Doc Smo’s Annual Holiday Message 2020 (Pedcast)
Ten years of weekly podcasting, 569 published posts, and I am still going strong connecting to you, my listeners. And, it's time for one of my favorite posts of the year, my annual holiday message. Today's message is kind of personal and equally important. I hope you enjoy listening to it as much as I enjoyed writing it.
Image complements of Pixabay
Why Healthcare for Doc Smo?
As a child, I had no idea that I could or would turn out to be a doctor. I liked math and science in school but mainly I wanted to be outside playing sports. When I got to college, I was forced to confront the question, "What am I going to do with this fancy education I am getting and what am I going to do with the rest of my life?" My strengths were in math, science, and... hard work. The latter being the most important. I was an overachiever who knew my most powerful weapon was a good work ethic and persistence. Hard work and persistence were my secret weapons that had taught me that if I wanted something enough, I could get it with sheer determination. A career in medicine came up on my radar as a career path, initially, because a full 50% of my undergraduate class were pre-med.Maybe I could do that? We all tend to want others around us want, right? So, I set out to find out if it was for me. As an undergraduate, I volunteered at a VA pharmacy, I worked summers in a neurosurgeon's research lab doing dog and cat experiments, I got a part time job in a neurology lab doing some of the earliest research on brain neuro-transmitters, and I helped staff a free community medical clinic for disadvantaged residents in Durham, NC. The more I explored the world of healthcare, the more intrigued I became. Yes, medicine was going to be my path I thought.
I remember coming home during my 4th year of medical school and having a conversation with my father about my future. It's in your fourth year that you have to choose a residency specialty. Its fish or cut bait time for a major life decision. I had decided on pediatrics for two reasons... I enjoyed taking care of acute illness in patients, children, who had incredible powers to bounce back from adversity and I loved the energy that children gave off. I just liked being around them. When I told my father of my decision I'll never forget his response, "You have a license that allows you to do brain surgery and you are going to do what with it?" I explained my reasoning and he just listened. I knew what he was thinking though; he thought I was crazy to go into the lowest paying medical specialty that carried little status when I could have so much more. But to his credit, he never said another thing about my choice. He supported me in my decision. When the time came to start my residency, he even helped drive the 16 hours’ drive to my new life as a budding pediatrician.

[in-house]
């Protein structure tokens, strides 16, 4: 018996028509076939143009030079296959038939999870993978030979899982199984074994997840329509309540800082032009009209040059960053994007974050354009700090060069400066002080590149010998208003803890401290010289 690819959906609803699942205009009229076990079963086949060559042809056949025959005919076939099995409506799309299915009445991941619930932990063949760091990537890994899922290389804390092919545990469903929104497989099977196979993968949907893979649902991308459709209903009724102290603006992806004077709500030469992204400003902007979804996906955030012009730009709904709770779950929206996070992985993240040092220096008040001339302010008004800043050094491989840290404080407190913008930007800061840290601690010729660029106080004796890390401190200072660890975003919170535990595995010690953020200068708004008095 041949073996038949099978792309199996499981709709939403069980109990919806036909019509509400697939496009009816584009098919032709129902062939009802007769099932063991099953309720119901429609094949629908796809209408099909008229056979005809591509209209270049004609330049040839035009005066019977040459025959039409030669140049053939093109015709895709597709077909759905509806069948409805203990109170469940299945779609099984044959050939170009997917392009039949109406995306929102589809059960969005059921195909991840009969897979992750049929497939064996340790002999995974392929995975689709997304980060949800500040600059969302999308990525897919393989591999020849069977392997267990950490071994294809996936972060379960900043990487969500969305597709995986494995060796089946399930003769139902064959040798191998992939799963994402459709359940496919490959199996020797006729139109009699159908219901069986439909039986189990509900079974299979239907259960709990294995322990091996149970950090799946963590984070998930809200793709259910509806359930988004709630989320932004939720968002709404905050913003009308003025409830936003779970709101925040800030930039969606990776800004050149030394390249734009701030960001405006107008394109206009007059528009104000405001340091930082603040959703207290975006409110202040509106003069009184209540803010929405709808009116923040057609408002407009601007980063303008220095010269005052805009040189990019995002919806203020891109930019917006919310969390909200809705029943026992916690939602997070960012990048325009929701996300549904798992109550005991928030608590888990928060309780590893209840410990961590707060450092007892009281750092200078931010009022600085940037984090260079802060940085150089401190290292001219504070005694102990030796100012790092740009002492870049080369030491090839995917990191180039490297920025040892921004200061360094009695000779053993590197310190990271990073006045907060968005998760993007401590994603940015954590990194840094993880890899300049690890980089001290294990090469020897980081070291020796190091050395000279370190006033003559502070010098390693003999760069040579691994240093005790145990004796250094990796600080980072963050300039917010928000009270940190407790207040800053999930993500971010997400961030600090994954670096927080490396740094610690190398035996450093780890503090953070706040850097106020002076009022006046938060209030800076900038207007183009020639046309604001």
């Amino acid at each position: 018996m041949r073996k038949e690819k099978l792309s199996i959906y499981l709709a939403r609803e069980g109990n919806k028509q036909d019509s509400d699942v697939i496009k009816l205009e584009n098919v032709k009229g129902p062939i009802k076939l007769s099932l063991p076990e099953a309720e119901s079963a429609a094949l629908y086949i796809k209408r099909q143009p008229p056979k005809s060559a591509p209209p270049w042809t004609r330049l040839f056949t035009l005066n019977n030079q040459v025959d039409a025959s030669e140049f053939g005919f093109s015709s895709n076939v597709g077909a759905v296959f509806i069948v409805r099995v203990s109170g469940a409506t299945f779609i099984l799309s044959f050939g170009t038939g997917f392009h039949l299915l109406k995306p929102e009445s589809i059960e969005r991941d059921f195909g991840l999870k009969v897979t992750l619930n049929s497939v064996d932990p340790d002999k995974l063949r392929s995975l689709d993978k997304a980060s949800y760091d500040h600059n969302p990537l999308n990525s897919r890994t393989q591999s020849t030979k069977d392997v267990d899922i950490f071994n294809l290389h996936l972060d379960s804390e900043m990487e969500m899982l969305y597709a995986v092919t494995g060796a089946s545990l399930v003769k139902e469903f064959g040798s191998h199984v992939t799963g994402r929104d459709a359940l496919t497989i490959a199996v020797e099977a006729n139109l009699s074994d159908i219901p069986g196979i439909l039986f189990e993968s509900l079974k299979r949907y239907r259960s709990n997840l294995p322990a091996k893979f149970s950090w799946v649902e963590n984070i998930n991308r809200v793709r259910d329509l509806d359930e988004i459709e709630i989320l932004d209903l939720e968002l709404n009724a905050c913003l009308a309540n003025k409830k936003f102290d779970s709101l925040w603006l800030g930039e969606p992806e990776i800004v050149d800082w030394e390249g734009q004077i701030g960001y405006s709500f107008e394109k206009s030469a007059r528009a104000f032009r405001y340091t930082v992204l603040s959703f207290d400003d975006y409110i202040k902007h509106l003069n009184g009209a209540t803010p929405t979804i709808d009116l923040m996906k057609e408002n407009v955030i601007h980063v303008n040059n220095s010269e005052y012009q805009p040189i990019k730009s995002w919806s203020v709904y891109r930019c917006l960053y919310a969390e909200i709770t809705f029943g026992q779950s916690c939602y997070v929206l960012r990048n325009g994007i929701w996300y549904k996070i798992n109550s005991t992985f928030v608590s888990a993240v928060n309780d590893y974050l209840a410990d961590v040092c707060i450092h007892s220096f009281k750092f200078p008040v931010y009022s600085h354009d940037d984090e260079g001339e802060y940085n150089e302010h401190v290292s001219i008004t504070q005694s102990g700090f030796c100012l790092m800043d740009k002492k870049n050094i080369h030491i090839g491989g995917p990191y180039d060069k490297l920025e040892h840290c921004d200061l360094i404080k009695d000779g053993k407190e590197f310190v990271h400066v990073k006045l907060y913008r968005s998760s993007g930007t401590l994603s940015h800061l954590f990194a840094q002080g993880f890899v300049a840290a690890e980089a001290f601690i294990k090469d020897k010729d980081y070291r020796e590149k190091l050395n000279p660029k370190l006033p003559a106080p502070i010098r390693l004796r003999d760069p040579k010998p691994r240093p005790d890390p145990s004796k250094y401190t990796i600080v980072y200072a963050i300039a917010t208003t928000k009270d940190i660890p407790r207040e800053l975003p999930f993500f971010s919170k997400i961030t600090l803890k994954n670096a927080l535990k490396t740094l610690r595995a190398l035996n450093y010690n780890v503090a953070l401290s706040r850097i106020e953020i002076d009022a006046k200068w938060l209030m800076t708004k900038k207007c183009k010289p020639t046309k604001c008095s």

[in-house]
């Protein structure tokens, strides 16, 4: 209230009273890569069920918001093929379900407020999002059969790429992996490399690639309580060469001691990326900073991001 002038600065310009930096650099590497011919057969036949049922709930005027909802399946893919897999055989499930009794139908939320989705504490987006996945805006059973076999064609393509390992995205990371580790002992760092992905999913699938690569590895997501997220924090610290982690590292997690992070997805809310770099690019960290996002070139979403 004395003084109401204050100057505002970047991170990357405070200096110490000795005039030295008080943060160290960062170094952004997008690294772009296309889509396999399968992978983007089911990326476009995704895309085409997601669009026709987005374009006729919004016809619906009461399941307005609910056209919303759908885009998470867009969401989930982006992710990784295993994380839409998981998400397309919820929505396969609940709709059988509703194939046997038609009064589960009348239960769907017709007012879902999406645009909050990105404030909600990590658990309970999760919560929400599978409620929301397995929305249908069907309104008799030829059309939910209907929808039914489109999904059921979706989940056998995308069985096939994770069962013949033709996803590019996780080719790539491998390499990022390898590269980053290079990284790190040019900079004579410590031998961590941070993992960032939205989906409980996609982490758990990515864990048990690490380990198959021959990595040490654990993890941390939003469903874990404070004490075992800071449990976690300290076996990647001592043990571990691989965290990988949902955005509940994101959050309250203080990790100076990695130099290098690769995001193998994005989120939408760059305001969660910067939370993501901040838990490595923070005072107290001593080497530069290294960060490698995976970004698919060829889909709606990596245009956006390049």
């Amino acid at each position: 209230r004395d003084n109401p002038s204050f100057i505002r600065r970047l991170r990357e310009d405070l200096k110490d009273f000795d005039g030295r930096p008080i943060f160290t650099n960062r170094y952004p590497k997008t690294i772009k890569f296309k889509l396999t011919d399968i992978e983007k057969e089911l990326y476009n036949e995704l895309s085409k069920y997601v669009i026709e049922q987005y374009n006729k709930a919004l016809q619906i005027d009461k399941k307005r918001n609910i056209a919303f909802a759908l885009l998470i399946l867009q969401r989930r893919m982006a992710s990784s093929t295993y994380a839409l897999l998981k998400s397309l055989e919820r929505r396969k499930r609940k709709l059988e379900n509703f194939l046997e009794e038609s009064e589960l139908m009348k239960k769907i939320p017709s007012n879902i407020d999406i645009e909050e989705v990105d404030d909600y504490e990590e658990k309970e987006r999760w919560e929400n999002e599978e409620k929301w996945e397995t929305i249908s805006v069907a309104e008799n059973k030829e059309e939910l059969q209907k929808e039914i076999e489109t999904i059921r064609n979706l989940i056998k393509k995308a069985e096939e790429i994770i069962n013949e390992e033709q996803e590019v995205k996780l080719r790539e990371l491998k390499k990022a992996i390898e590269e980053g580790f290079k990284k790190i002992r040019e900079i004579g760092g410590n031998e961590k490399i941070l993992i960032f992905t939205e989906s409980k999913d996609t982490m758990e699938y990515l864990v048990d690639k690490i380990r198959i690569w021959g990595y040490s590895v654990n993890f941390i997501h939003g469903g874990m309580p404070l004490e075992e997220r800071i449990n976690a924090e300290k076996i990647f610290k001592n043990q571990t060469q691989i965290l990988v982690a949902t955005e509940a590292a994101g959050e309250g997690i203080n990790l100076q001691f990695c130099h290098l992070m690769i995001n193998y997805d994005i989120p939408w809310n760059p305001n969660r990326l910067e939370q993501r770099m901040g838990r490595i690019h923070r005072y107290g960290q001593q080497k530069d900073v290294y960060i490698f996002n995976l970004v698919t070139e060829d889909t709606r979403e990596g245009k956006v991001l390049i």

The Reality of the Job
Pediatrics turned out to be everything I expected-lots of acute life-threatening illness where quick action rescued a lot of little souls. I was literally saving and changing lives on a daily basis. As my skills grew, the job became even more satisfying. When I entered the world of private practice and was making important decisions without supervision, I knew I had arrived. I was even beginning to get enough life experience to help children and families work through psychological stress and grow. Oh sure, there is a lot not to like about primary care pediatrics in those days, 80-hour work weeks, middle of the night trips to delivery rooms and EDs, and the nearly constant intrusion of phone calls. But underneath all that, there was the knowledge that I was doing something important to improve people's lives. I was helping my patients and they were proving to me that I had made the right career choice.
Would I Do it all Over Again?
People often ask me if I would do it all over ag...
Are Your Children Getting Enough Distraction Free Thinking (Archived Pedcast)
I've got a very interesting subject to talk to you about today that I discovered while listening to a podcast! Yes, not only do I make podcasts but I am an avid listener of them as well. In this particular podcast, I heard Dr. Cal Newport, a computer scientist, interviewed about the negative effects of interruptions on learning, memory, and creativity. I thought that what he was saying had so much relevance for your children that I couldn't wait to introduce my listeners to his research and ideas. Please take a few minutes to listen to this post that I call Distraction Free Thinking Vital for Kids. The message is so vital for all parents to hear that I don't want you to miss it.
Image by Pixabay
The Essence of Dr. Newport's Research
First, a confession. I have not read Dr. Newport's book, Deep Work, Grand Central Publishing, 2016, but I have heard him speak in a fairly extensive interview and I feel I have a good grasp of his main idea! He has coined the term "Deep Work" to describe the kind of quiet uninterrupted thinking time that scientists tells us unleashes our brain's best creativity and important thoughts. The kind of quiet contemplation that so many great thinkers have used to create great works. Dr. Newport says there is good evidence that any interruption to deep work thinking derails and diminishes the creativity of the work we do and degrades our learning ability. I am sure that includes not only your best thinking but also your children's. In fact, deep work is probably more important for your children to achieve than it is for you since you have likely completed your education and they have not!
Your children live in a super distracted world